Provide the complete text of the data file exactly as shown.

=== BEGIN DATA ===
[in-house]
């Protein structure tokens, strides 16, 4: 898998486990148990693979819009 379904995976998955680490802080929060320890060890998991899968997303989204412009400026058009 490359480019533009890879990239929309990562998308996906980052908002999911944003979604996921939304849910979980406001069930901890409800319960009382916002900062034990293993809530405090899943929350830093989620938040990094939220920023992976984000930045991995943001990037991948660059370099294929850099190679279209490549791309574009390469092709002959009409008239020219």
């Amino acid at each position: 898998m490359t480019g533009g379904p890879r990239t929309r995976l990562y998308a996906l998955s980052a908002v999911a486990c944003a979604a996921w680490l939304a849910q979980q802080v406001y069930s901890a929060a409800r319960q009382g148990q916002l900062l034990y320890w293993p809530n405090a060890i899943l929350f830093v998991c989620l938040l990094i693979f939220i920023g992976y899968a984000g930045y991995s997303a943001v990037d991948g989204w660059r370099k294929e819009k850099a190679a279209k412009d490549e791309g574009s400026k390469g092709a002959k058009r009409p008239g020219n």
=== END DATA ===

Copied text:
[in-house]
């Protein structure tokens, strides 16, 4: 898998486990148990693979819009 379904995976998955680490802080929060320890060890998991899968997303989204412009400026058009 490359480019533009890879990239929309990562998308996906980052908002999911944003979604996921939304849910979980406001069930901890409800319960009382916002900062034990293993809530405090899943929350830093989620938040990094939220920023992976984000930045991995943001990037991948660059370099294929850099190679279209490549791309574009390469092709002959009409008239020219």
């Amino acid at each position: 898998m490359t480019g533009g379904p890879r990239t929309r995976l990562y998308a996906l998955s980052a908002v999911a486990c944003a979604a996921w680490l939304a849910q979980q802080v406001y069930s901890a929060a409800r319960q009382g148990q916002l900062l034990y320890w293993p809530n405090a060890i899943l929350f830093v998991c989620l938040l990094i693979f939220i920023g992976y899968a984000g930045y991995s997303a943001v990037d991948g989204w660059r370099k294929e819009k850099a190679a279209k412009d490549e791309g574009s400026k390469g092709a002959k058009r009409p008239g020219n």